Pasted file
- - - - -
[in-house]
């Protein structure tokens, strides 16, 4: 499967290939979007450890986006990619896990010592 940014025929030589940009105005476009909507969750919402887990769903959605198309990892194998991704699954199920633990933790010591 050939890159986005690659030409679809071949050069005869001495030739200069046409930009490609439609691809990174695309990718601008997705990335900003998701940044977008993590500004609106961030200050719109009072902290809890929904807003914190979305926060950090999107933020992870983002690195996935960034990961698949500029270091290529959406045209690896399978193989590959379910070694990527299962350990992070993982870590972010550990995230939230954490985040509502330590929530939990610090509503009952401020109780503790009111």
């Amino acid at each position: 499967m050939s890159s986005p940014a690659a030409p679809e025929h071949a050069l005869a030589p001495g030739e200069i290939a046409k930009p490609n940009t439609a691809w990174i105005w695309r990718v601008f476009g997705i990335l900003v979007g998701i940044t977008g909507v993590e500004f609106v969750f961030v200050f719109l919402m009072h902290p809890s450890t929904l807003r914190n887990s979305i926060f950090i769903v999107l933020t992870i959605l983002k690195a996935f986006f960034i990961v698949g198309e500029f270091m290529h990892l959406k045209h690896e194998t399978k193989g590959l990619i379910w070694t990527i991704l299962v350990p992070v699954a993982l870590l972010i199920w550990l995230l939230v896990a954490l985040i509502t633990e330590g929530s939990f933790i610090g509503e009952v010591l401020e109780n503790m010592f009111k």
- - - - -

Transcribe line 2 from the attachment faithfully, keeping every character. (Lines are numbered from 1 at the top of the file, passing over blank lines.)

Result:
């Protein structure tokens, strides 16, 4: 499967290939979007450890986006990619896990010592 940014025929030589940009105005476009909507969750919402887990769903959605198309990892194998991704699954199920633990933790010591 050939890159986005690659030409679809071949050069005869001495030739200069046409930009490609439609691809990174695309990718601008997705990335900003998701940044977008993590500004609106961030200050719109009072902290809890929904807003914190979305926060950090999107933020992870983002690195996935960034990961698949500029270091290529959406045209690896399978193989590959379910070694990527299962350990992070993982870590972010550990995230939230954490985040509502330590929530939990610090509503009952401020109780503790009111």